The Church as an Economic Actor

“If your church closed its doors, would the community care?” This question has become popular among many church leaders, helping us to consider whether our churches are making a tangible difference in our communities. But a growing body of research suggests that, at least economically, healthy churches are extremely important institutions that impact the flourishing of their communities.

For instance, one study revealed that every dollar a congregation spends could create $4.77 worth of service a city does not have to provide. Another indicated that congregations contribute $418 billion to the American economy each year. In its recent “Economic Halo Effect” report, Partners for Sacred Places estimated that “the average historic sacred place in an urban environment generates over $1.7 million annually in economic impact.” Partners’ research was based on an in-depth study of 90 urban congregations in Philadelphia, Chicago, and Fort Worth.

As Amy Sherman has said, “The local church can be a potent economic force.” Whether we realize it or not, the church is an important economic actor.

And there is a sense that many churches have not tapped into ways they may expand their economic impact, because they may not even realize the assets they can bring to serve their communities. Sherman continues,

  • Perhaps a church owns land that could be converted into a community garden that grows fresh produce for a local food bank;
  • Perhaps a church with unused classroom space during the week could consider renting the space at low cost to a daycare provider (or launching its own preschool program to meet the needs of working parents);
  • Perhaps a church has a commercial kitchen that could be offered at free or low-cost to an emerging entrepreneur looking to operate a catering business;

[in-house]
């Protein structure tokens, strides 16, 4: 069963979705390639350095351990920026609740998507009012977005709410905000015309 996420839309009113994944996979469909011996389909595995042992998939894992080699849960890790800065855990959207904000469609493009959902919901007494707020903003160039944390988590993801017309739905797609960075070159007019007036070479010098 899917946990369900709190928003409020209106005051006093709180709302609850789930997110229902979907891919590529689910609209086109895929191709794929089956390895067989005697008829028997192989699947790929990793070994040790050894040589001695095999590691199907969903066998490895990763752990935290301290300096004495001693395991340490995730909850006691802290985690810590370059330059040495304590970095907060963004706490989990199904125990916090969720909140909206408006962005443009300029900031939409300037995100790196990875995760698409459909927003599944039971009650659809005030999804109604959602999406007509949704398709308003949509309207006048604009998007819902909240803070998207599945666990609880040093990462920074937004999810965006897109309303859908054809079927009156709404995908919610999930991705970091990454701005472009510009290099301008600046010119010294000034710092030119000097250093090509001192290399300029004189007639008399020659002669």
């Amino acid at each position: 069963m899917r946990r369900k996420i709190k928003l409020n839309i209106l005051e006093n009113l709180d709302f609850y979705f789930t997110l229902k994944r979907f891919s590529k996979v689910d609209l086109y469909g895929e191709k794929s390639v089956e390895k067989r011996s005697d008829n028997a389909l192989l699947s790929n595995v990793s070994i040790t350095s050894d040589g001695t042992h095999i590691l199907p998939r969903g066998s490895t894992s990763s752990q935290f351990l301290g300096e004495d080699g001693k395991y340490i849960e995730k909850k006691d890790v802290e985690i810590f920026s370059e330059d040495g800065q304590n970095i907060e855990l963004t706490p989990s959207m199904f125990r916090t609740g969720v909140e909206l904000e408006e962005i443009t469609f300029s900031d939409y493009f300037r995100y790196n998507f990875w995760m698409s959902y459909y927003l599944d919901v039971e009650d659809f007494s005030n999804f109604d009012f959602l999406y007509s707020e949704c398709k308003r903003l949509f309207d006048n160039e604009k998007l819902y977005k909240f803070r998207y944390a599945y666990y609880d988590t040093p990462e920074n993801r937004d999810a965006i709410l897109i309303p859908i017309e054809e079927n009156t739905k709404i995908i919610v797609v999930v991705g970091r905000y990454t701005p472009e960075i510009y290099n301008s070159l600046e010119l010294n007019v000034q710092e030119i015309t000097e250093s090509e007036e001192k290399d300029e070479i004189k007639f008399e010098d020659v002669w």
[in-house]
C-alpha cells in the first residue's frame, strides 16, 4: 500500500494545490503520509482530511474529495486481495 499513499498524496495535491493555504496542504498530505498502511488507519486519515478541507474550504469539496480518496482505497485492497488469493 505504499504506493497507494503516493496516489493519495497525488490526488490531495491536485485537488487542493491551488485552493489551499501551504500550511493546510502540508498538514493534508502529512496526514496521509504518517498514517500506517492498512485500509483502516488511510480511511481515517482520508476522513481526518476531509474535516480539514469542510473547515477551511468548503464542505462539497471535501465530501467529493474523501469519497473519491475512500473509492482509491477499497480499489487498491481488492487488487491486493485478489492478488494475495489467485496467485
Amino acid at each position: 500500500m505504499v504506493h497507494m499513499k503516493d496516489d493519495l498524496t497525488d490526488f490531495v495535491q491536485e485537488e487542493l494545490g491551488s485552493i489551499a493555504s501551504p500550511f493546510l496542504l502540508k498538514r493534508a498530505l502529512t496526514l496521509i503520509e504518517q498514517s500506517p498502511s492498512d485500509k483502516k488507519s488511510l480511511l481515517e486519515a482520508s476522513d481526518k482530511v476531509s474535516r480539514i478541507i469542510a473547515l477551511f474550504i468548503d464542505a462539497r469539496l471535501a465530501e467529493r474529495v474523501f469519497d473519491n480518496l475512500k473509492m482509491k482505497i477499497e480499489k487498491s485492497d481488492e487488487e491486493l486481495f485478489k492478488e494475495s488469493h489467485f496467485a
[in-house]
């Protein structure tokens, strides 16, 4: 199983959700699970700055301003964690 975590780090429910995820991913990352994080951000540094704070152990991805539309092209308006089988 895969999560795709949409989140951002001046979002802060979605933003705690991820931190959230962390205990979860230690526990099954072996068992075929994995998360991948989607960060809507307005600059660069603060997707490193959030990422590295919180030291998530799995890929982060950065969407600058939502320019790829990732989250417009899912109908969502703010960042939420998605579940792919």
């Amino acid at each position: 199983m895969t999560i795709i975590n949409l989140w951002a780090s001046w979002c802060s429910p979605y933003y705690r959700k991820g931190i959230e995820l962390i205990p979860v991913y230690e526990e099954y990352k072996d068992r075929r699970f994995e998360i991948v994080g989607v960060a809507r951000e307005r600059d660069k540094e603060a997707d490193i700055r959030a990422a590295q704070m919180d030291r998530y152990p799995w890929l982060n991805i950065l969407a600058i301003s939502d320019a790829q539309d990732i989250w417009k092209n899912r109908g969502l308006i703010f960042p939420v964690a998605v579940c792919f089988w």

• Perhaps a church with a significant benevolence budget could earmark a generous portion of it to go towards low or no-interest loans that help capitalize new business endeavors;
  • Perhaps the church could review how it purchases its supplies and services, looking for fresh ways to benefit the local economy.

One church who embraced this vision of contributing to the economic flourishing of its community is Rose City Church, in Pasadena, CA. Led by pastor Dan Davidson, leaders from Rose City Church believed they were called to do more than simply provide advice or expertise to congregants in how they might connect faith with their work. They saw their physical church space as full of potential to become an economic blessing to their community.

Through an initiative called Rose City CoWork, the church opened up space that is used for office sharing. Local entrepreneurs can seek “vocational empowerment through shared community and a productive working environment.” In an area where office space can be hard to come by and harder to afford, Rose City is offering a service to small businesses that helps them create margin and work in a relational environment. In an innovative way, they are seeking the peace and prosperity of the city in which they live.

Travis Lowe, a pastor in Bluefield, WV, shared this same logic:

“What if rural churches advertised office space for local start-ups? The market for rental office space is already established. Churches could provide entrepreneurs with private or shared offices, phones, high-speed internet, conference rooms, mail services, kitchen facilities, and possibly even share a secretary. Instantly, your church has rebranded itself as a small business incubator in your community. This could all be done with little to no cost for the church and could potentially produce an incredible amount of added revenue for the church. The new income would be coupled with community goodwill…and new people walking in your doors.”

The church is an important economic actor. Through prayer, creativity, and by considering the assets that God has provided, churches across the country are beginning to find ways to serve their communities in tangible ways that meet real needs. This month, we’ll be exploring some of those stories.

How might your church consider the assets that God has entrusted to you for the good of your community?

Topics: City Engagement, Common Good

About the Author

Matt Rusten serves as the executive director for Made to Flourish. Rusten received his master of divinity degree from Trinity Evangelical Divinity School and has served in churches in North Dakota, the Chicago area, Kansas City, and most recently as pastor of spiritual formation at Blackhawk Church in Madison, Wisconsin. He and his wife, Margi, and their daughter, Olivia, live in Kansas.